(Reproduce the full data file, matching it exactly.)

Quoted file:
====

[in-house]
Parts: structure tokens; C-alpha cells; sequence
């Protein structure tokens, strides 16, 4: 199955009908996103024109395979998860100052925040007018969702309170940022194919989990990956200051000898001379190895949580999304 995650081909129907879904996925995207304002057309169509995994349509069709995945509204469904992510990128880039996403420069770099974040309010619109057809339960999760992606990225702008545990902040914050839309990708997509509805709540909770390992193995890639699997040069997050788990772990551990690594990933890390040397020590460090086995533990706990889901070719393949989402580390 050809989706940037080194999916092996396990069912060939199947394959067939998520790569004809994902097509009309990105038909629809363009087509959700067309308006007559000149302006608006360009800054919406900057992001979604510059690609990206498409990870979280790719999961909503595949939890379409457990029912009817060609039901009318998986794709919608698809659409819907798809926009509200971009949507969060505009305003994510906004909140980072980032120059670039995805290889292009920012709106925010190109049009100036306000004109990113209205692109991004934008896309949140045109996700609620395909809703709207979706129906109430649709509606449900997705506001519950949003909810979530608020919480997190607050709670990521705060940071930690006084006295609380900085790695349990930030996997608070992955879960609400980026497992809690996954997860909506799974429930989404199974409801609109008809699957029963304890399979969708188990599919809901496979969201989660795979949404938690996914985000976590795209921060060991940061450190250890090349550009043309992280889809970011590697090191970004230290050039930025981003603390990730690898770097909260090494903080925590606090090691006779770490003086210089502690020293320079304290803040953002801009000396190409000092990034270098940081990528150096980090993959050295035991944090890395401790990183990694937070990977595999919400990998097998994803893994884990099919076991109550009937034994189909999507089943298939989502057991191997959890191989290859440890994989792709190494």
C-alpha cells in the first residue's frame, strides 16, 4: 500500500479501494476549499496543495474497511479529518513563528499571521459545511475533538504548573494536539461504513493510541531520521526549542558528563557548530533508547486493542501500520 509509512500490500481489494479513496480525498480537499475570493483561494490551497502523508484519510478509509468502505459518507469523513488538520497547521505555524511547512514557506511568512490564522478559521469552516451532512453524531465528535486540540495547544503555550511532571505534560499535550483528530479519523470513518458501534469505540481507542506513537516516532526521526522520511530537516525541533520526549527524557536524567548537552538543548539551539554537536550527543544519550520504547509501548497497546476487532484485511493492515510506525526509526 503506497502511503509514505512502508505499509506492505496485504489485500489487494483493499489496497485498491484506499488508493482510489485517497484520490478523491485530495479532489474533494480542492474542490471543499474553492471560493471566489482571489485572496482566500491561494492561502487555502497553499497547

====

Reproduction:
[in-house]
Parts: structure tokens; C-alpha cells; sequence
């Protein structure tokens, strides 16, 4: 199955009908996103024109395979998860100052925040007018969702309170940022194919989990990956200051000898001379190895949580999304 995650081909129907879904996925995207304002057309169509995994349509069709995945509204469904992510990128880039996403420069770099974040309010619109057809339960999760992606990225702008545990902040914050839309990708997509509805709540909770390992193995890639699997040069997050788990772990551990690594990933890390040397020590460090086995533990706990889901070719393949989402580390 050809989706940037080194999916092996396990069912060939199947394959067939998520790569004809994902097509009309990105038909629809363009087509959700067309308006007559000149302006608006360009800054919406900057992001979604510059690609990206498409990870979280790719999961909503595949939890379409457990029912009817060609039901009318998986794709919608698809659409819907798809926009509200971009949507969060505009305003994510906004909140980072980032120059670039995805290889292009920012709106925010190109049009100036306000004109990113209205692109991004934008896309949140045109996700609620395909809703709207979706129906109430649709509606449900997705506001519950949003909810979530608020919480997190607050709670990521705060940071930690006084006295609380900085790695349990930030996997608070992955879960609400980026497992809690996954997860909506799974429930989404199974409801609109008809699957029963304890399979969708188990599919809901496979969201989660795979949404938690996914985000976590795209921060060991940061450190250890090349550009043309992280889809970011590697090191970004230290050039930025981003603390990730690898770097909260090494903080925590606090090691006779770490003086210089502690020293320079304290803040953002801009000396190409000092990034270098940081990528150096980090993959050295035991944090890395401790990183990694937070990977595999919400990998097998994803893994884990099919076991109550009937034994189909999507089943298939989502057991191997959890191989290859440890994989792709190494």
C-alpha cells in the first residue's frame, strides 16, 4: 500500500479501494476549499496543495474497511479529518513563528499571521459545511475533538504548573494536539461504513493510541531520521526549542558528563557548530533508547486493542501500520 509509512500490500481489494479513496480525498480537499475570493483561494490551497502523508484519510478509509468502505459518507469523513488538520497547521505555524511547512514557506511568512490564522478559521469552516451532512453524531465528535486540540495547544503555550511532571505534560499535550483528530479519523470513518458501534469505540481507542506513537516516532526521526522520511530537516525541533520526549527524557536524567548537552538543548539551539554537536550527543544519550520504547509501548497497546476487532484485511493492515510506525526509526 503506497502511503509514505512502508505499509506492505496485504489485500489487494483493499489496497485498491484506499488508493482510489485517497484520490478523491485530495479532489474533494480542492474542490471543499474553492471560493471566489482571489485572496482566500491561494492561502487555502497553499497547